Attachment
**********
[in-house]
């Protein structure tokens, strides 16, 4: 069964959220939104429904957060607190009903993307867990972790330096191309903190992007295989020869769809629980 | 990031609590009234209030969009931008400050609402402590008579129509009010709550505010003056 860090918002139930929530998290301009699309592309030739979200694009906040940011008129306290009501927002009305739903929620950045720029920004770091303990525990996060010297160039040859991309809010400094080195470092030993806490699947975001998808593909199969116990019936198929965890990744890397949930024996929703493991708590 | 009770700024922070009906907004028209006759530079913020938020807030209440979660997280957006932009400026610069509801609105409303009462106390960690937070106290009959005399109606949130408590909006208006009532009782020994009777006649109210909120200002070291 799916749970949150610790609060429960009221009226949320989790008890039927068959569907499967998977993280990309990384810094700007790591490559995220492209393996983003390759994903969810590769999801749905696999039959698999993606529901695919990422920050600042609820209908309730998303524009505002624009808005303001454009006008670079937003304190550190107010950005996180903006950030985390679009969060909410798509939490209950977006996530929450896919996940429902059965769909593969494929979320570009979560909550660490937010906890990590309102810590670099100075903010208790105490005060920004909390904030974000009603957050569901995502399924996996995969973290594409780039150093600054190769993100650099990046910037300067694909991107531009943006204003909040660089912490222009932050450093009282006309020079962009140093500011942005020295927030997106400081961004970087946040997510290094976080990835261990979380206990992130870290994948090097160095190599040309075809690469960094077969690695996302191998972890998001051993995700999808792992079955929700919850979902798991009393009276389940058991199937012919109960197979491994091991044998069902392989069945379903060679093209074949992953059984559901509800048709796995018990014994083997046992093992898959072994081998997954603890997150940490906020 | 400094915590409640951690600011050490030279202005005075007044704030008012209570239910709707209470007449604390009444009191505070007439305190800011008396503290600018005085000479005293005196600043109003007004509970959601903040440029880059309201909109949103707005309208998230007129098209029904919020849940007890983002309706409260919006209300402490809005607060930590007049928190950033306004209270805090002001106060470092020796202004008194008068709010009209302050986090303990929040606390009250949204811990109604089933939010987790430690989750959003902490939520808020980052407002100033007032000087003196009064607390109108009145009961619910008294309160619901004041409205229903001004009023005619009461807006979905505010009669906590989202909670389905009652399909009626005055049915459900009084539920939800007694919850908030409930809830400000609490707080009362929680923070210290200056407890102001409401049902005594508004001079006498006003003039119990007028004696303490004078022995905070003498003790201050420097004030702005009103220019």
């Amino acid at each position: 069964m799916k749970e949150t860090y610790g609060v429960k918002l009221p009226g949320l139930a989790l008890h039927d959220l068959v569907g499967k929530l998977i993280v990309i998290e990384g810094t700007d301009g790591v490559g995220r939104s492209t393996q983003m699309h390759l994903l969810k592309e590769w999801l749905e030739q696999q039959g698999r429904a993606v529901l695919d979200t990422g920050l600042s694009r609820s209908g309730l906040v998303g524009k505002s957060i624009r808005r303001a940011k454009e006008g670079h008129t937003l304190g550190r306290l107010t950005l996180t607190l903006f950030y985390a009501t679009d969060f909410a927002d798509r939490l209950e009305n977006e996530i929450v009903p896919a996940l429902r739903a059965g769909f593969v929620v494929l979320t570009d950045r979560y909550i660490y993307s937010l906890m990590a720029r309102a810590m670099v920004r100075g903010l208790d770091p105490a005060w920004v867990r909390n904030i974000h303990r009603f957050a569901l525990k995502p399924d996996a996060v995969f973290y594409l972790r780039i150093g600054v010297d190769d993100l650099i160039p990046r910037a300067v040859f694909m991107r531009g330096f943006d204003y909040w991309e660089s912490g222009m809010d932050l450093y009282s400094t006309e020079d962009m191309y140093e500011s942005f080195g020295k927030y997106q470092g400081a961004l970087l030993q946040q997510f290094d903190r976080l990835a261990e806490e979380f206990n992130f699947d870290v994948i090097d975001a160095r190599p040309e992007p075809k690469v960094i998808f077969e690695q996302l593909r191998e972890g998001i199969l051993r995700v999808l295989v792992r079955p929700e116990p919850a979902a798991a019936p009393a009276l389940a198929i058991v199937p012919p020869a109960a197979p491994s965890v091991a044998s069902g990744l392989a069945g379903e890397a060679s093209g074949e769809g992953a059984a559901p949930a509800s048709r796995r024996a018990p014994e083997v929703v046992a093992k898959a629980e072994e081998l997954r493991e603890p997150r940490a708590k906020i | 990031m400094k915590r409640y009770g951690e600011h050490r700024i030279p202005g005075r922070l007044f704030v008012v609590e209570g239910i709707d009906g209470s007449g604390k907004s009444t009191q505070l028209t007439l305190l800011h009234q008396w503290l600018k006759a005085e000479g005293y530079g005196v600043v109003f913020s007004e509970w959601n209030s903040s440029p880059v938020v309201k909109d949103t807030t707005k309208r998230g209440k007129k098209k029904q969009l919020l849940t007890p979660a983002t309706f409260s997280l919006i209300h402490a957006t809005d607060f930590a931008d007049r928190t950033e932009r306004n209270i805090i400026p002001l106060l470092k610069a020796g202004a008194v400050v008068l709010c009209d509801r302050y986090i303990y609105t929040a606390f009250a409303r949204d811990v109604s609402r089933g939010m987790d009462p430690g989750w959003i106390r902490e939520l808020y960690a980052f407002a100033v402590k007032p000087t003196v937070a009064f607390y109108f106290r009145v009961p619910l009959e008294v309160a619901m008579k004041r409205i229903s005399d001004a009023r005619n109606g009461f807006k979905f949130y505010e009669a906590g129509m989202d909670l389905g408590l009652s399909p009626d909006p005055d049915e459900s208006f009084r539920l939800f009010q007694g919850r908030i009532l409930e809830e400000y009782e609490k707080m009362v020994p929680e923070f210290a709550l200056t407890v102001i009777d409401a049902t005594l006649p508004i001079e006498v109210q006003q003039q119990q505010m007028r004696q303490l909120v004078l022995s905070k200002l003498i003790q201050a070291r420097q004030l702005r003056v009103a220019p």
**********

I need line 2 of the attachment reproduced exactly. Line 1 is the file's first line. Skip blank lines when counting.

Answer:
């Protein structure tokens, strides 16, 4: 069964959220939104429904957060607190009903993307867990972790330096191309903190992007295989020869769809629980 | 990031609590009234209030969009931008400050609402402590008579129509009010709550505010003056 860090918002139930929530998290301009699309592309030739979200694009906040940011008129306290009501927002009305739903929620950045720029920004770091303990525990996060010297160039040859991309809010400094080195470092030993806490699947975001998808593909199969116990019936198929965890990744890397949930024996929703493991708590 | 009770700024922070009906907004028209006759530079913020938020807030209440979660997280957006932009400026610069509801609105409303009462106390960690937070106290009959005399109606949130408590909006208006009532009782020994009777006649109210909120200002070291 799916749970949150610790609060429960009221009226949320989790008890039927068959569907499967998977993280990309990384810094700007790591490559995220492209393996983003390759994903969810590769999801749905696999039959698999993606529901695919990422920050600042609820209908309730998303524009505002624009808005303001454009006008670079937003304190550190107010950005996180903006950030985390679009969060909410798509939490209950977006996530929450896919996940429902059965769909593969494929979320570009979560909550660490937010906890990590309102810590670099100075903010208790105490005060920004909390904030974000009603957050569901995502399924996996995969973290594409780039150093600054190769993100650099990046910037300067694909991107531009943006204003909040660089912490222009932050450093009282006309020079962009140093500011942005020295927030997106400081961004970087946040997510290094976080990835261990979380206990992130870290994948090097160095190599040309075809690469960094077969690695996302191998972890998001051993995700999808792992079955929700919850979902798991009393009276389940058991199937012919109960197979491994091991044998069902392989069945379903060679093209074949992953059984559901509800048709796995018990014994083997046992093992898959072994081998997954603890997150940490906020 | 400094915590409640951690600011050490030279202005005075007044704030008012209570239910709707209470007449604390009444009191505070007439305190800011008396503290600018005085000479005293005196600043109003007004509970959601903040440029880059309201909109949103707005309208998230007129098209029904919020849940007890983002309706409260919006209300402490809005607060930590007049928190950033306004209270805090002001106060470092020796202004008194008068709010009209302050986090303990929040606390009250949204811990109604089933939010987790430690989750959003902490939520808020980052407002100033007032000087003196009064607390109108009145009961619910008294309160619901004041409205229903001004009023005619009461807006979905505010009669906590989202909670389905009652399909009626005055049915459900009084539920939800007694919850908030409930809830400000609490707080009362929680923070210290200056407890102001409401049902005594508004001079006498006003003039119990007028004696303490004078022995905070003498003790201050420097004030702005009103220019």